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Image for Eurostar's new St. Pancras home

Eurostar's new St. Pancras home

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On 14 November London will finally be directly connected to the rest of Europe's via a high speed rail network. Workers still protest the lack of anti-terrorist measures in the line

It has taken since 1994 for Britain to complete the long promised high speed rail line linking London's St.Pancras station with the Channel Tunnel, thirteen years since the Queen and French president Mitterand opened the tunnel. Eurostar's move from Waterloo station station to St. Pancras on 14 November means French passengers will no longer feel embarrassed arriving at a station named after Napoleon's greatest defeat. No doubt it will be another 20 years before Britain considers building a high speed rail network to link London with the rest of the UK.

Franco-Spanish-Brit speed

Elsewhere, Europe is steadily expanding its international network, with new high speed lines being built in Spain and France. ‘SNCF is the Holy Grail. Fantastic trains, great discounts and superb coverage,' says inveterate Irish train expert Kevin Byrne. ‘But the glamour of these shiny new trains often means little to Europe's hard pressed rail commuters on their way to work in Barcelona or London,' comments Hans Rat, Secretary General of the International Union of Public Transport (UTIP). High fare trains are still late in London, French rail unions continue to strike against government railway reforms, whilst in Spain rail contractors building the new AVE line into Barcelona (planned for late 2007), have caused yet another accident, plunging the local rail system into chaoss. In France and Spain local passengers are angry that services are being cut back as many hard pressed regional governments experience budgetary problems.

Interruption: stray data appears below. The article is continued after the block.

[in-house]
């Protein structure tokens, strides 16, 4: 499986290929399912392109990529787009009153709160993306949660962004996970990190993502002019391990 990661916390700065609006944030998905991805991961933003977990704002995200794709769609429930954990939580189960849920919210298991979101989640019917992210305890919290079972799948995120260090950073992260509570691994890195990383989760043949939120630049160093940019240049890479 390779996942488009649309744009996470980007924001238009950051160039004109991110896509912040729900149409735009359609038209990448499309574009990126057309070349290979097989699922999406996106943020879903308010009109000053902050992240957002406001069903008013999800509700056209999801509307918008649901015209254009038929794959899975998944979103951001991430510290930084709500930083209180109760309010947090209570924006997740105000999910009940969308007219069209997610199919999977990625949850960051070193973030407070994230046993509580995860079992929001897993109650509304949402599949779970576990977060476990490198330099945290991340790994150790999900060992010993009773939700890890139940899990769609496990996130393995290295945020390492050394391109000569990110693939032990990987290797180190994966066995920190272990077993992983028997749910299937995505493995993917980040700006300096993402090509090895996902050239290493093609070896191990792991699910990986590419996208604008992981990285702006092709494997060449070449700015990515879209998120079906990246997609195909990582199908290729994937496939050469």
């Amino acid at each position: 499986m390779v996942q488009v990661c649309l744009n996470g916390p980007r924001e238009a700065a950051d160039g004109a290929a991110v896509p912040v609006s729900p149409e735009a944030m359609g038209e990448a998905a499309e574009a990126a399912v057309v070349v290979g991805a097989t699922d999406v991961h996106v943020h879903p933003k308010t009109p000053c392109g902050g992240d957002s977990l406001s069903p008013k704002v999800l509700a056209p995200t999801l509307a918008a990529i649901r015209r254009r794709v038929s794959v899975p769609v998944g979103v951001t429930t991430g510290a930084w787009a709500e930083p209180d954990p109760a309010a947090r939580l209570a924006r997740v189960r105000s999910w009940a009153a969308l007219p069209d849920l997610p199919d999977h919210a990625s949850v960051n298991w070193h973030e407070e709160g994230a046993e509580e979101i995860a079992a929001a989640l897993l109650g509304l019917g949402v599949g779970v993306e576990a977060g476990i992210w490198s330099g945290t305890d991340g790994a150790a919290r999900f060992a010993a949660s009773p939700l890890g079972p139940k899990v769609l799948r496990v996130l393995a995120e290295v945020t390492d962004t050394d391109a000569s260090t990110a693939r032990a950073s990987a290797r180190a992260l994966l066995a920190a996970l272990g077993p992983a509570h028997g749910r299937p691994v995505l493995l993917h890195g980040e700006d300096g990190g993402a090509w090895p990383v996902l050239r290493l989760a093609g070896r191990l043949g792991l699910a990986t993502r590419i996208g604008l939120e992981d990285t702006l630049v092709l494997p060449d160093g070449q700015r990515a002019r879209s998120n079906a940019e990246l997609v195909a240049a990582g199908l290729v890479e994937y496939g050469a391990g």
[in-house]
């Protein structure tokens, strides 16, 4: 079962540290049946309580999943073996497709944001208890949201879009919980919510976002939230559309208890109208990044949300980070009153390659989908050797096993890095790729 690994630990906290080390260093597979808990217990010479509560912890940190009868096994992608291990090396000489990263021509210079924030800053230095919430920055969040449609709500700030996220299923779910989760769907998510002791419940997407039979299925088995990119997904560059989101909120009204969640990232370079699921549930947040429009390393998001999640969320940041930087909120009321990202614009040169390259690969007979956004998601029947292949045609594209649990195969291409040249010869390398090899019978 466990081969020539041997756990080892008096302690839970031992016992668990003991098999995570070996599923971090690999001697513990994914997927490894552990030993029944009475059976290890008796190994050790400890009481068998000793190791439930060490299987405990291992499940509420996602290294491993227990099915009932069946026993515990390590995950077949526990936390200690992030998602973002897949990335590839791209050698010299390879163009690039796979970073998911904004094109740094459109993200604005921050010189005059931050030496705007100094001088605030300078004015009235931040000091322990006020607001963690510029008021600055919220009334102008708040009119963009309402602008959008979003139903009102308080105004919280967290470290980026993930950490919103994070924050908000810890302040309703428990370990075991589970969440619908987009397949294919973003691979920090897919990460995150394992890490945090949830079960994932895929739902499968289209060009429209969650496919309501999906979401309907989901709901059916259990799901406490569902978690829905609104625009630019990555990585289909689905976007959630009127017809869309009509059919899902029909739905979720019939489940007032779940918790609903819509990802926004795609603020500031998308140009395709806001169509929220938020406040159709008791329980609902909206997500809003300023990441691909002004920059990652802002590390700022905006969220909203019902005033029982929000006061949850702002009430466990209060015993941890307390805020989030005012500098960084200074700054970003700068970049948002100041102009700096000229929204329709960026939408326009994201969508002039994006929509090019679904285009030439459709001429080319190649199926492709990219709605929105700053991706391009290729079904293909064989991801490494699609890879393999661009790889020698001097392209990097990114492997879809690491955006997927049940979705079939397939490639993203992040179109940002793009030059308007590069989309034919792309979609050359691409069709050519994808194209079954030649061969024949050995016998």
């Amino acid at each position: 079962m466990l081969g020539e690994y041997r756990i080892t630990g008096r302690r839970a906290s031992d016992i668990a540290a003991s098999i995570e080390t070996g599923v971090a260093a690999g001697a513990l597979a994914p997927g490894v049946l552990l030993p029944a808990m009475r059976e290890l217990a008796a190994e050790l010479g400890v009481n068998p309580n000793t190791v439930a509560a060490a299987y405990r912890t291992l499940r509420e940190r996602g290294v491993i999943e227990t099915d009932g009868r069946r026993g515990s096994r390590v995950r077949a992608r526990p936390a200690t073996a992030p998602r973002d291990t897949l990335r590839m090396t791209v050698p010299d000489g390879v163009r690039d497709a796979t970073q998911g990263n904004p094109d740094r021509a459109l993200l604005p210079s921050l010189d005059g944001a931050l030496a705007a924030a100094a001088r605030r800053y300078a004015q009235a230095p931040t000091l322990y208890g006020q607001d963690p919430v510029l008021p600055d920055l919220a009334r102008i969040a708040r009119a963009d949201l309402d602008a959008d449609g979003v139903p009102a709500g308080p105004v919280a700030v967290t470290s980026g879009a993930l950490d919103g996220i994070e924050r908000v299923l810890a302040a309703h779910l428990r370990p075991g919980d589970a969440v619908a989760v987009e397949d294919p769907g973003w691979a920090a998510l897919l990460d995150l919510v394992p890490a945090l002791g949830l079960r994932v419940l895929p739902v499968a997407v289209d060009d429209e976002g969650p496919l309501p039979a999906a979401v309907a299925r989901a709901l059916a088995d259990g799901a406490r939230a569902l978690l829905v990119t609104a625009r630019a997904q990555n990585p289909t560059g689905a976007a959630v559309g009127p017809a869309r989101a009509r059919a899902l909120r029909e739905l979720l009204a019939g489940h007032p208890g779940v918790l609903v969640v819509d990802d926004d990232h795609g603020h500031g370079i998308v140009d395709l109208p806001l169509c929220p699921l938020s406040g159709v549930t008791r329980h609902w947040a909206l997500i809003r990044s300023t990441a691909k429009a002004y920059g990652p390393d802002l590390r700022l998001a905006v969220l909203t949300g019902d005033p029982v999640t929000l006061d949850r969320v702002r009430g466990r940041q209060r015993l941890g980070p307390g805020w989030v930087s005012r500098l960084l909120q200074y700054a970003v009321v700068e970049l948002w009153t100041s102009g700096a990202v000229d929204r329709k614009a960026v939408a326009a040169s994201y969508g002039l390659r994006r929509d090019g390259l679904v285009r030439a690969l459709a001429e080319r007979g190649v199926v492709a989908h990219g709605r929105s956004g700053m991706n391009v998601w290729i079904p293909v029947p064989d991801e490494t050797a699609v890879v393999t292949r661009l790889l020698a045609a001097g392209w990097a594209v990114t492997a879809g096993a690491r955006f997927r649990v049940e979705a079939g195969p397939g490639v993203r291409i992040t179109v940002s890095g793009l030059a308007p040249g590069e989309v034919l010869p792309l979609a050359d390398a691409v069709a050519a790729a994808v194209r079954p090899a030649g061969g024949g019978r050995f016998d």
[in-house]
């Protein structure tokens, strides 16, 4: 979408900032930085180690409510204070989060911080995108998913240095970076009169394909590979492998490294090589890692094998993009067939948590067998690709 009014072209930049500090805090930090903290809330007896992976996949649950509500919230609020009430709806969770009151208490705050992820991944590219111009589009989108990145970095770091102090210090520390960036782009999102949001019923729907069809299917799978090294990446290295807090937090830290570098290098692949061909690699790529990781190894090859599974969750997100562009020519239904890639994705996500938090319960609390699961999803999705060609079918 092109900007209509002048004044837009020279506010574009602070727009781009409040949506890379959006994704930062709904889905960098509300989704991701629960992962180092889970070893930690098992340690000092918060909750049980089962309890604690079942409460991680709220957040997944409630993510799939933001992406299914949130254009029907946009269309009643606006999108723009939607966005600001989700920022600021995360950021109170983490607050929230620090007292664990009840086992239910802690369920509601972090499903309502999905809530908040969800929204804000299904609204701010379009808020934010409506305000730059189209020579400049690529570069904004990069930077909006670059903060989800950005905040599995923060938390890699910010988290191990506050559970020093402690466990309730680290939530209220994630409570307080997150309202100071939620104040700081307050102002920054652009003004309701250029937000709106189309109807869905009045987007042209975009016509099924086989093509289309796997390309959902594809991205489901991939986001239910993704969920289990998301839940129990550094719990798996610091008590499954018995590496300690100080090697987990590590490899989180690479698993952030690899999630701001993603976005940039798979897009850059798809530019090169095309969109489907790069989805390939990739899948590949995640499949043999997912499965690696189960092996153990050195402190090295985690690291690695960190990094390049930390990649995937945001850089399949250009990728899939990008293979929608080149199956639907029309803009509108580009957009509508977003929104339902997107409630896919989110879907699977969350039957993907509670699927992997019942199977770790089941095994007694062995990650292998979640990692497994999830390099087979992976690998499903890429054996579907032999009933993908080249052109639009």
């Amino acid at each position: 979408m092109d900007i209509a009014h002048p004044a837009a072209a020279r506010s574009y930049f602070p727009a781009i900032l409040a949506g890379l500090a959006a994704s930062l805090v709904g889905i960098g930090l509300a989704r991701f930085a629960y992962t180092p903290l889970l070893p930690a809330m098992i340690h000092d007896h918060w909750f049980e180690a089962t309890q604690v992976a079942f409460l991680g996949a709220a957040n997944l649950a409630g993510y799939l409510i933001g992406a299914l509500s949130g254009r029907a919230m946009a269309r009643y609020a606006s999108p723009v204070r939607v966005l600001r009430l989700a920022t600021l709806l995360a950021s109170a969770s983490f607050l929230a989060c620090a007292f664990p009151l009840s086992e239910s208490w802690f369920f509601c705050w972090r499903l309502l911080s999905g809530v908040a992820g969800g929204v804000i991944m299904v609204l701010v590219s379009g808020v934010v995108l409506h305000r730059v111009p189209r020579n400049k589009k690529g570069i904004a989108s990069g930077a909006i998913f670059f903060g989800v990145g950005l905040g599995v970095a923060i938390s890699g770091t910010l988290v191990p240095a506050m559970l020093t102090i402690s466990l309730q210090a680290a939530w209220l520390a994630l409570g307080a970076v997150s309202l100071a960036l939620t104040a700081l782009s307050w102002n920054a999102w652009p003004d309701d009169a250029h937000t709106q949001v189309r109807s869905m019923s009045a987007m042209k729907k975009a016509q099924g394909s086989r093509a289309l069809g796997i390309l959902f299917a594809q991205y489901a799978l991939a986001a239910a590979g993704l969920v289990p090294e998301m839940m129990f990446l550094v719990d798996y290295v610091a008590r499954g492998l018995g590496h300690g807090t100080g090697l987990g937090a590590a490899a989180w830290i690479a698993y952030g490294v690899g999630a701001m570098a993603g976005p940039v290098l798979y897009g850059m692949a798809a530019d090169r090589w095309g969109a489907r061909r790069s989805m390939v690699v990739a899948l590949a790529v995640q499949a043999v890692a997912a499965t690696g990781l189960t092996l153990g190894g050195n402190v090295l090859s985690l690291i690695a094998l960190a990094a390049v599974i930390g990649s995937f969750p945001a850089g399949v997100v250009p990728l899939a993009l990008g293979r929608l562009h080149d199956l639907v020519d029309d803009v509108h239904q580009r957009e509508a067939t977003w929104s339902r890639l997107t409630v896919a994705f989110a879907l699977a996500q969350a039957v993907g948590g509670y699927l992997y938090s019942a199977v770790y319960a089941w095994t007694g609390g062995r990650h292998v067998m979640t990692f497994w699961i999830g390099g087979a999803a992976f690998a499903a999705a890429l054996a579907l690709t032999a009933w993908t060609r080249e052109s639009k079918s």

Often, ironically, it is British rail enthusiasts who lead the political campaigns to maintain and reopen services operating in both Spain and France. Notable examples are the political campaigns to reopen the Majorcan rail network in 2000 and the Provence's Grasse line in 2002. ‘In Britain the policy is to spend around 200, 000 euros per kilometre (pkm) on track maintenance and renewal compared to France and Spain, where spending is around 50, 200 euros pkm,' according to Professor Robert Rivier of Ecole Polytechnic Lausanne in his 2006 report to the French government. 'This has resulted in numerous rural lines suffering derailments and speed restrictions.'

The blame for this short sighted maintenance policy has been the focus, by many EU politicians, on potentially vote-winning glossy trans-European projects such as TGV and AVE services being brought to their region. After all, Spain's first AVE line linking Madrid with Seville in 1992 got priority over other AVE planned schemes with stronger business cases, because Seville was the home town of the then Spanish PM Felipe González Márquez.

The problem is that both the AVE and TGV have been the result of their respective governments efforts to achieve unquestionable technological success. Of the 352 billion passenger-kms performed by railways in the EU in 2004, high-speed rail accounted for over a fifth of the total, at over 76 billion passenger kilometres. But the difficulty is that such investment has often been at the expense of regional and suburban rail services in these countries. EU Parliament Rapporteur Dirk Sterckx argues that: ‘Ordinary rail passengers have been left out in the cold by hefty investment in high speed rail services.'

Britain leads. No, France leads

Despite lacking such an extensive high speed rail network as compared to France or Spain, Britain has ‘led Europe in terms of growth in the numbers of rail passengers, leaving both these countries behind,' according to the 2007 Eurostat report. Britain's more balanced rail investment policy focusses on suburban and regional services rather than the glamorous new high speed services. Maybe this serves both rail passengers and tax payers better than its counterparts in France or Spain?

Meanwhile, France has rightly prided itself on being the leader of Europe's railways; after all, the British Eurostar and RENFE AVE are based on French TGV technology. As Tony Berkeley, chair of the Rail Freight Group (RFG) observes: ‘Britain has learnt from its mistakes in transforming its railways into a competitive, liberalised, transparent but regulated market in passenger and freight services. This has led to a 40% growth in passenger services and a 60% growth in rail freight over ten years, much greater than that achieved in other member states. These figures still remain unequalled in the rest of the EU!'

In-text photos: St. Pancras station clock (Peter Reed/ Flickr), French TGV trains (Photo: Claytron/ Flickr), Spanish AVE train between Madrid and Barcelona (catorze14/ Flickr)